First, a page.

Even with journalists from around the world covering the biggest conflict in Europe since World War II, Latin America turned out to be the deadliest for reporters last year, with violence against them rising to new levels, a monitoring group said Tuesday. .
67 murders were reported by 2022 worldwide, the most deaths in five years, and almost half of them took place in the region, the Committee to Protect Journalists said in its report. annual report.
“Even though Latin American countries are nominally at peace,” the nonprofit newsgroup said, “the region has surpassed the large number of journalists killed in the Ukraine war.”
Mexico alone accounted for 13 of the deaths, the most the group has recorded there in a single year. Seven journalists were killed in Haiti.
In Ukraine, where fighting has killed some 40,000 civilians since Russia invaded last February, 15 people were reported dead in the media business.
But the journalists there are covering combat, not everyday life.
In Latin America, the journalists’ committee said, reporters face death if they cover topics such as corruption, gang violence and the environment.
Katherine Corcoran, a longtime correspondent in Mexico, said Tuesday that it was more dangerous for local reporters, who lack the protections that come with working for international news organizations.
“It keeps getting worse,” said Ms Corcoran, author of a book 2022 which analyzed the attacks on the press in Mexico.
As counterintuitive as it may seem, he said, the most dangerous time to be a journalist is often not when an autocratic government is in complete control and officials may feel there’s “really no need to kill a reporter,” but when democracy begins to take hold. take hold and the centers of power shift.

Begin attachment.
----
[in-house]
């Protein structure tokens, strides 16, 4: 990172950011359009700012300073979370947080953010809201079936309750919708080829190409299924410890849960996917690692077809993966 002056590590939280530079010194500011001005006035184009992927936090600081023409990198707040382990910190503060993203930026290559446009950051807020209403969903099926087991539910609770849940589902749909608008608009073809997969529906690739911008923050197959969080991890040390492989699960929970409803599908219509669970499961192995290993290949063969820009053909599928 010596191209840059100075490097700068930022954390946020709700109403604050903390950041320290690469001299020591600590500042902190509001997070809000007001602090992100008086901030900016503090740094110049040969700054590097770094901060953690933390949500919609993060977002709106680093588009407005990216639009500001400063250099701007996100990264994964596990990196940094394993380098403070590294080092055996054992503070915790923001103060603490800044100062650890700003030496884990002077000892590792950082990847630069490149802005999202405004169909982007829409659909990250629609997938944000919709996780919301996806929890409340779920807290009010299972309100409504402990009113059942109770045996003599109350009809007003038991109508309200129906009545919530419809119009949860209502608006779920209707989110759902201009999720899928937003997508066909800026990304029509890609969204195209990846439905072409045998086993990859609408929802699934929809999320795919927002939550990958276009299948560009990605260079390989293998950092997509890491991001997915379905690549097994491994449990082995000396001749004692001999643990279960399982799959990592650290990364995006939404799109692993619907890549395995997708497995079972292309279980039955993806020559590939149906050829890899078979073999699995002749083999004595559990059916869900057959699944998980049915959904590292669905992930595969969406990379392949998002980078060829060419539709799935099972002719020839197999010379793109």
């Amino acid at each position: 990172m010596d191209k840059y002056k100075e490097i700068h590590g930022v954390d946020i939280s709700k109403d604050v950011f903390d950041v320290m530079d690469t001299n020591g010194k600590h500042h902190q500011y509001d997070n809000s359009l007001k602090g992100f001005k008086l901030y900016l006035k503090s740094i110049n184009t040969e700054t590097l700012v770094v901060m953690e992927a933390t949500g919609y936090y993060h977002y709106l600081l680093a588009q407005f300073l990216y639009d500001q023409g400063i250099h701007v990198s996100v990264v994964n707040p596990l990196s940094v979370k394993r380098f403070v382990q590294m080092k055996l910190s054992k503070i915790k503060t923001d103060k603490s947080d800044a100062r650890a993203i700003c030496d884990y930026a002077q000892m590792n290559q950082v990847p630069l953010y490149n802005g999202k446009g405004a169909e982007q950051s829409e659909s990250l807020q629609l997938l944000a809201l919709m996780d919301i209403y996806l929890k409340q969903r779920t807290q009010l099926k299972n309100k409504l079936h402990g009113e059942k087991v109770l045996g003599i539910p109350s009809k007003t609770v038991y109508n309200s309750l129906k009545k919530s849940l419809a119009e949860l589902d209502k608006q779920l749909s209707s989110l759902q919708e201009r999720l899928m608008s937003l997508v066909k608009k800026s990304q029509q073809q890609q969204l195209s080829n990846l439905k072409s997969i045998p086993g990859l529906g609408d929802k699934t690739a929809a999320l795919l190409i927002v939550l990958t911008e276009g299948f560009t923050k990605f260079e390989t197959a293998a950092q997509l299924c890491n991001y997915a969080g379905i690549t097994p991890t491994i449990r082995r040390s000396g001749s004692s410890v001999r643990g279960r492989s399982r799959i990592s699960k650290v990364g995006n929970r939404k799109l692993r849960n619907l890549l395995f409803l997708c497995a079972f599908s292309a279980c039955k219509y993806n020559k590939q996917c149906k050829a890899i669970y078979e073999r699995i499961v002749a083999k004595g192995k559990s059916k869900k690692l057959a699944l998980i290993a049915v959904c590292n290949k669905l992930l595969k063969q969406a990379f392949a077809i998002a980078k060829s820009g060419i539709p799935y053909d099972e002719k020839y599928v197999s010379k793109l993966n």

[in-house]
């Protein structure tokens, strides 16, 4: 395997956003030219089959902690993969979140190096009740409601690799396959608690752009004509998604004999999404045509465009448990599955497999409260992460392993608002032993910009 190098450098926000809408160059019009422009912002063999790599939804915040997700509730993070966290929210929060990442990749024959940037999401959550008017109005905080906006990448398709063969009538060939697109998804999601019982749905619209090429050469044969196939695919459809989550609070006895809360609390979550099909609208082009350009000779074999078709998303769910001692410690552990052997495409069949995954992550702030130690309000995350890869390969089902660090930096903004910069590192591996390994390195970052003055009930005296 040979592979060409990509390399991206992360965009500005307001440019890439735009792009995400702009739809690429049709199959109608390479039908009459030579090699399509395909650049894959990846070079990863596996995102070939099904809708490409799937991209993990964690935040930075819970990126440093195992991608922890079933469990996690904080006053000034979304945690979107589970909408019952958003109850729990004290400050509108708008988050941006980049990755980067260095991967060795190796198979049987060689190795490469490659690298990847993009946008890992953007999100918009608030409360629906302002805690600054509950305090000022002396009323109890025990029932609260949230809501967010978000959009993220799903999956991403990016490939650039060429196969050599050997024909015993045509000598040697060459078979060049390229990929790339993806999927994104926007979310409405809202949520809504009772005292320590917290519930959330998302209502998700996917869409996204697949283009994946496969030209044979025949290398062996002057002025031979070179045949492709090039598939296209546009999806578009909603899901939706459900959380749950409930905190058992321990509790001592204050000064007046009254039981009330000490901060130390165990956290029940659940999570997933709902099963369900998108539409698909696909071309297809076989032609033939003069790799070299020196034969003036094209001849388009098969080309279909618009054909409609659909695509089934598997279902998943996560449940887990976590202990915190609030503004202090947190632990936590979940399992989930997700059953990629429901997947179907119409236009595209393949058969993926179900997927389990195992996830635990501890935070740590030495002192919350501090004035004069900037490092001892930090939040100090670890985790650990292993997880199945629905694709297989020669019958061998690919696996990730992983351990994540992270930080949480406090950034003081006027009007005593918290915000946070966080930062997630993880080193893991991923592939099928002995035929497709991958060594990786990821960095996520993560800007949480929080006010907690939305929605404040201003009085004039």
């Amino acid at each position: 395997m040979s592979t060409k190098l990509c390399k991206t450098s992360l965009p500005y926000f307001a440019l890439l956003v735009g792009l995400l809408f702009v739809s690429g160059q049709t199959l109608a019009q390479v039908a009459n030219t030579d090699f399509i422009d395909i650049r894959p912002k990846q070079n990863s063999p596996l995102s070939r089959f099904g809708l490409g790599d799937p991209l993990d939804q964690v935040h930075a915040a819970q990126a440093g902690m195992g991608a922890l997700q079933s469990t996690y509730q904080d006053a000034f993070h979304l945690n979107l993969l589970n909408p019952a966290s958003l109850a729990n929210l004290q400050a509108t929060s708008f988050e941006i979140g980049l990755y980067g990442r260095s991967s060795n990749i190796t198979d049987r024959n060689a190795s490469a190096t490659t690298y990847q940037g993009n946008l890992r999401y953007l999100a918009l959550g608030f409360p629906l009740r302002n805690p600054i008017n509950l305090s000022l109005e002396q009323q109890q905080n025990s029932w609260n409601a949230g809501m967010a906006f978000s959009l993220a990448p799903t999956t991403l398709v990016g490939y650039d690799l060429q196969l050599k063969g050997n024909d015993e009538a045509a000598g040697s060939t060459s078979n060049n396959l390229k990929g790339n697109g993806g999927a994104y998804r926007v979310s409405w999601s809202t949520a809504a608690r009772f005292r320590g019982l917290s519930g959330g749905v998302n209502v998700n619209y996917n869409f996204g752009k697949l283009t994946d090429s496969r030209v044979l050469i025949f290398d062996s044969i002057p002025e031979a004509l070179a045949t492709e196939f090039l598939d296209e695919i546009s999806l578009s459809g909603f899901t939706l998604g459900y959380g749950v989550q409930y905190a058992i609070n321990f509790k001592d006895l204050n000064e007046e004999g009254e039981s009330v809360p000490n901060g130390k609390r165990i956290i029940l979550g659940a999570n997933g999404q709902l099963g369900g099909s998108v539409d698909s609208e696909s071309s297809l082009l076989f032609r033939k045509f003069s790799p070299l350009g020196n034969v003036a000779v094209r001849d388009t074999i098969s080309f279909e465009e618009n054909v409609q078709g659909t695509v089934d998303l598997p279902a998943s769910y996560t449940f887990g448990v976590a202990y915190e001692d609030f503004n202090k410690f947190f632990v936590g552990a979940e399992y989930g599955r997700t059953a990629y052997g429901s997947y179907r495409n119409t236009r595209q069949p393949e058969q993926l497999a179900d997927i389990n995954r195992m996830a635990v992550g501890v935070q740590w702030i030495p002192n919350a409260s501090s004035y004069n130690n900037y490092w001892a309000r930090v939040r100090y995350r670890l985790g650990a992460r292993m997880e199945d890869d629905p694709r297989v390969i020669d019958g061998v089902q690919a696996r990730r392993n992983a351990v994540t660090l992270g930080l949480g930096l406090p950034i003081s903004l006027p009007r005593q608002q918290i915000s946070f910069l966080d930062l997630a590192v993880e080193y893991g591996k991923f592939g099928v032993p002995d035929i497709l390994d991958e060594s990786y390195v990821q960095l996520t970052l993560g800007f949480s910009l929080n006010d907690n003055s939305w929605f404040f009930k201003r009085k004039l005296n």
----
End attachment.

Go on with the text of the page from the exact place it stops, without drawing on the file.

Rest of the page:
The deaths of at least 41 of the journalists and media workers killed last year were directly related to their work, the committee said. He singled out in particular the shooting of Shireen Abu Akleh, a veteran Palestinian-American television correspondent, and the death of four radio journalists in the Philippines who had been covering local politics and corruption.
In Mexico, journalists say they are doing their jobs in fear and that even being a prominent reporter no longer seems to offer protection.
In December, gunmen on a motorcycle shot at a well-known newscaster outside his home in the capital. Mexico’s President Andrés Manuel López Obrador offered somewhat sympathetic words to the presenter, but many journalists argued that his openly hostile stance toward the press had put them in danger.
Even those who try to avoid covering Mexico’s notoriously violent drug traffickers, focusing instead on, say, corruption, sometimes find that their reporting paths have led them into the drug trade, Ms. Corcoran said.
In Haiti, where brutal gangs run free in some neighborhoods, the Committee to Protect Journalists said the problem was widespread lawlessness and the country’s general humanitarian emergency.
In October, Roberson Alphonse, a veteran print and radio reporter who has covered corruption and gang violence, was shot multiple times on his way to work in the capital, Port-au-Prince, by gunmen in a small van.
“Okay, okay,” Alphonse said Tuesday.
He returned to work in two months.
Alphonse, 46, said the violence has made it more difficult than ever for Haitian journalists to do their jobs, and at a time when it is especially important that they do so. The attacks, he said, are not only against freedom of expression but also against the right of Haitians to be informed.
“We are journalists,” Alphonse said. “So we have to inform the public and the world about the scale of violence that occurs in our country.”